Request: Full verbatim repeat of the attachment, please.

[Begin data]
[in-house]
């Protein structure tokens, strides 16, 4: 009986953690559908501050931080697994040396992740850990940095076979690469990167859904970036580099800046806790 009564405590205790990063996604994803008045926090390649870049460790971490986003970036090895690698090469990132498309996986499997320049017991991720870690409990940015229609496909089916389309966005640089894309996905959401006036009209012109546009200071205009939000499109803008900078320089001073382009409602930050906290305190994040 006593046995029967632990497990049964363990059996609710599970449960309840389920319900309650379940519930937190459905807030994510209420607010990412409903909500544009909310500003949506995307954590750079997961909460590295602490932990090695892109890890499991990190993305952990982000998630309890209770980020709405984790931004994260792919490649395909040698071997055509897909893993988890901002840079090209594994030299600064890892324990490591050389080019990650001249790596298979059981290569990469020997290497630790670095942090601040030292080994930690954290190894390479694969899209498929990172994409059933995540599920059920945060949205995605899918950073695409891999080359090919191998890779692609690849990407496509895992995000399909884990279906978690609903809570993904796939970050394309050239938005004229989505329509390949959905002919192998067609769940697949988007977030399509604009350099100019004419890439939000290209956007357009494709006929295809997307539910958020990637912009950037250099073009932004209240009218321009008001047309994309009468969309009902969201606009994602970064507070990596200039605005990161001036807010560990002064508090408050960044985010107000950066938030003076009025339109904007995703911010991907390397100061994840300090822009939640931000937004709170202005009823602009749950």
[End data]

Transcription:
[in-house]
């Protein structure tokens, strides 16, 4: 009986953690559908501050931080697994040396992740850990940095076979690469990167859904970036580099800046806790 009564405590205790990063996604994803008045926090390649870049460790971490986003970036090895690698090469990132498309996986499997320049017991991720870690409990940015229609496909089916389309966005640089894309996905959401006036009209012109546009200071205009939000499109803008900078320089001073382009409602930050906290305190994040 006593046995029967632990497990049964363990059996609710599970449960309840389920319900309650379940519930937190459905807030994510209420607010990412409903909500544009909310500003949506995307954590750079997961909460590295602490932990090695892109890890499991990190993305952990982000998630309890209770980020709405984790931004994260792919490649395909040698071997055509897909893993988890901002840079090209594994030299600064890892324990490591050389080019990650001249790596298979059981290569990469020997290497630790670095942090601040030292080994930690954290190894390479694969899209498929990172994409059933995540599920059920945060949205995605899918950073695409891999080359090919191998890779692609690849990407496509895992995000399909884990279906978690609903809570993904796939970050394309050239938005004229989505329509390949959905002919192998067609769940697949988007977030399509604009350099100019004419890439939000290209956007357009494709006929295809997307539910958020990637912009950037250099073009932004209240009218321009008001047309994309009468969309009902969201606009994602970064507070990596200039605005990161001036807010560990002064508090408050960044985010107000950066938030003076009025339109904007995703911010991907390397100061994840300090822009939640931000937004709170202005009823602009749950």